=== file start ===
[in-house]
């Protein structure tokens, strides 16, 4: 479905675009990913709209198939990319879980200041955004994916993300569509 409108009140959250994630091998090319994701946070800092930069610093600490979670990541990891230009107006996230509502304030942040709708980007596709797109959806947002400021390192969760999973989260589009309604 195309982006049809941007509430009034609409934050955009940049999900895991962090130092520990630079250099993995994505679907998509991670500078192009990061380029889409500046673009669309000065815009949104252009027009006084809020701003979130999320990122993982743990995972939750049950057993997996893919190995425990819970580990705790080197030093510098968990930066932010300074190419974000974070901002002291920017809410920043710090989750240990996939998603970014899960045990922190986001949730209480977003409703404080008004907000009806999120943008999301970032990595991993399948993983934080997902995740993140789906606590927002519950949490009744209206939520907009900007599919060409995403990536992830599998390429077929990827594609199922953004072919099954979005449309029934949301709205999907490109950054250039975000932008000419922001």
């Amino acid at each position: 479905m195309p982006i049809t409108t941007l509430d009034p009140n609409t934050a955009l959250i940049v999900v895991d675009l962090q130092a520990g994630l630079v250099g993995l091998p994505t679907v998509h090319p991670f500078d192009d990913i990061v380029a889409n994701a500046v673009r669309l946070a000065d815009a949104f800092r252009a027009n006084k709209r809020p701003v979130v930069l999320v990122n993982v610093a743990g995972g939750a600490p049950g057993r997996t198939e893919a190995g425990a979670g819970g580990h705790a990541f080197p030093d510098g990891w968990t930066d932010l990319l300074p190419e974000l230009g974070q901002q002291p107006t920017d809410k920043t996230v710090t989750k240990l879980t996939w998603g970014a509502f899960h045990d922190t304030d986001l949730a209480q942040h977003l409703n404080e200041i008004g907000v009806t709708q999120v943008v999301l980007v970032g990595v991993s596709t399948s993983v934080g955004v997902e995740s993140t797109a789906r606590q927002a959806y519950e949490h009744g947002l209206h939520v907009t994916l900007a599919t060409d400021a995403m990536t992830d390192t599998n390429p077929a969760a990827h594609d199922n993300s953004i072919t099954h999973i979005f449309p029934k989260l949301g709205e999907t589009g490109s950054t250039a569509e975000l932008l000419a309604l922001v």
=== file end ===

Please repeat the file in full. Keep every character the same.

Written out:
[in-house]
């Protein structure tokens, strides 16, 4: 479905675009990913709209198939990319879980200041955004994916993300569509 409108009140959250994630091998090319994701946070800092930069610093600490979670990541990891230009107006996230509502304030942040709708980007596709797109959806947002400021390192969760999973989260589009309604 195309982006049809941007509430009034609409934050955009940049999900895991962090130092520990630079250099993995994505679907998509991670500078192009990061380029889409500046673009669309000065815009949104252009027009006084809020701003979130999320990122993982743990995972939750049950057993997996893919190995425990819970580990705790080197030093510098968990930066932010300074190419974000974070901002002291920017809410920043710090989750240990996939998603970014899960045990922190986001949730209480977003409703404080008004907000009806999120943008999301970032990595991993399948993983934080997902995740993140789906606590927002519950949490009744209206939520907009900007599919060409995403990536992830599998390429077929990827594609199922953004072919099954979005449309029934949301709205999907490109950054250039975000932008000419922001």
């Amino acid at each position: 479905m195309p982006i049809t409108t941007l509430d009034p009140n609409t934050a955009l959250i940049v999900v895991d675009l962090q130092a520990g994630l630079v250099g993995l091998p994505t679907v998509h090319p991670f500078d192009d990913i990061v380029a889409n994701a500046v673009r669309l946070a000065d815009a949104f800092r252009a027009n006084k709209r809020p701003v979130v930069l999320v990122n993982v610093a743990g995972g939750a600490p049950g057993r997996t198939e893919a190995g425990a979670g819970g580990h705790a990541f080197p030093d510098g990891w968990t930066d932010l990319l300074p190419e974000l230009g974070q901002q002291p107006t920017d809410k920043t996230v710090t989750k240990l879980t996939w998603g970014a509502f899960h045990d922190t304030d986001l949730a209480q942040h977003l409703n404080e200041i008004g907000v009806t709708q999120v943008v999301l980007v970032g990595v991993s596709t399948s993983v934080g955004v997902e995740s993140t797109a789906r606590q927002a959806y519950e949490h009744g947002l209206h939520v907009t994916l900007a599919t060409d400021a995403m990536t992830d390192t599998n390429p077929a969760a990827h594609d199922n993300s953004i072919t099954h999973i979005f449309p029934k989260l949301g709205e999907t589009g490109s950054t250039a569509e975000l932008l000419a309604l922001v």